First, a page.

Japan's first lady Akie Abe goes off the reservation... or does she?  This is one of the strongest indications to Joseph of just how angry the Japanese are, and how strong the desire is for a divorce...

Okinawa Murder: Japan's Abe to Urge Obama to Prevent Crimes by US Military

Japan’s First Lady Attends Protest Against US Military Base in Okinawa

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Joseph P. Farrell

Joseph P. Farrell has a doctorate in patristics from the University of Oxford, and pursues research in physics, alternative history and science, and "strange stuff". His book The Giza DeathStar, for which the Giza Community is named, was published in the spring of 2002, and was his first venture into "alternative history and science".


  1. henry on August 15, 2016 at 2:57 am

    This symbolic gesturing by the wife of the Japanese PM also coincided with another event happened in Japan, in a recent televised address to the nation Akihito hinted at his possible abdication.The rare and unusual move by the Japanese monarch also came right after a hard-liner Japanese politician Yuriko Koike’s recent replacement to moderate Yoichi Masuzoe as new governor of Tokyo early this month, Yuriko is a big proponent of close U.S-Japan ties and an advocate for Japan to acquire nuclear weapons.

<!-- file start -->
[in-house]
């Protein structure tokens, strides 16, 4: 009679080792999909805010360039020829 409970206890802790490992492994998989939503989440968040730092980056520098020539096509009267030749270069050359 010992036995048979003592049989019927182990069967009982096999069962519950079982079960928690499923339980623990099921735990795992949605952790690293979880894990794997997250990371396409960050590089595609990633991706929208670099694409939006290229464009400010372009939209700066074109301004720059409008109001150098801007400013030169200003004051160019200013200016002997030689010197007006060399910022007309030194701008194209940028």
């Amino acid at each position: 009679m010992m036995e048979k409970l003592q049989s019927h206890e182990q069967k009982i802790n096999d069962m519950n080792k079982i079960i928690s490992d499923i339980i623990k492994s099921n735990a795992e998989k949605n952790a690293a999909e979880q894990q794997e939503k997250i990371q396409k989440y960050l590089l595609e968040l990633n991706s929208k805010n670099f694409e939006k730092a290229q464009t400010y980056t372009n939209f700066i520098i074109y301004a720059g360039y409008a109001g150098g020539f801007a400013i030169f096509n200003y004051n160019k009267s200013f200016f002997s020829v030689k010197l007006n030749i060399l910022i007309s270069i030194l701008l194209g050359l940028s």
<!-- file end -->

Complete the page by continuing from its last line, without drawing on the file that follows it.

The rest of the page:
Last month’s arbitration on South China Sea in the Hague ruling overwhelmingly favored the Philippines against Chinese claims, Australian foreign minister Julie Bishop then later Prime Minister Malcolm Turnbull were among the first top politicians to claim the ruling as “final”, “legally binding” and “in accord with international laws”, the event has been widely interpreted by mainstream media in the West as a triumph of “global effort” to curb “Chinese aggression” in SCS, despite the fact the UN published a short article shortly after the ruling on its Chinese website stating the so called “Hague Court” is actually not part of the UN or any other international organizations. China knows better, which is why it has been calling the entire fiasco as a “farce” from the begining.

    Tough the vocal Australian foreign minister whom grouped with U.S. secretary of state John Kerry and Japanese foreign minister Fumio Kishida to posture a unified stance on SCS against China during the recent Summit in Laos, she was also been caught holding foreign minister Wang Yi’s hand as well as chattering with him at the dining table since she just happened to be sitting next to the Chinese FM, and when opposition defense sporksperson Stephen Conroy urged Australia to send naval and air forces to conduct “freedom of navigation” exercises along their American allies in light of recent Hague ruling, he was critisized by the FM as “highly irresponsible”.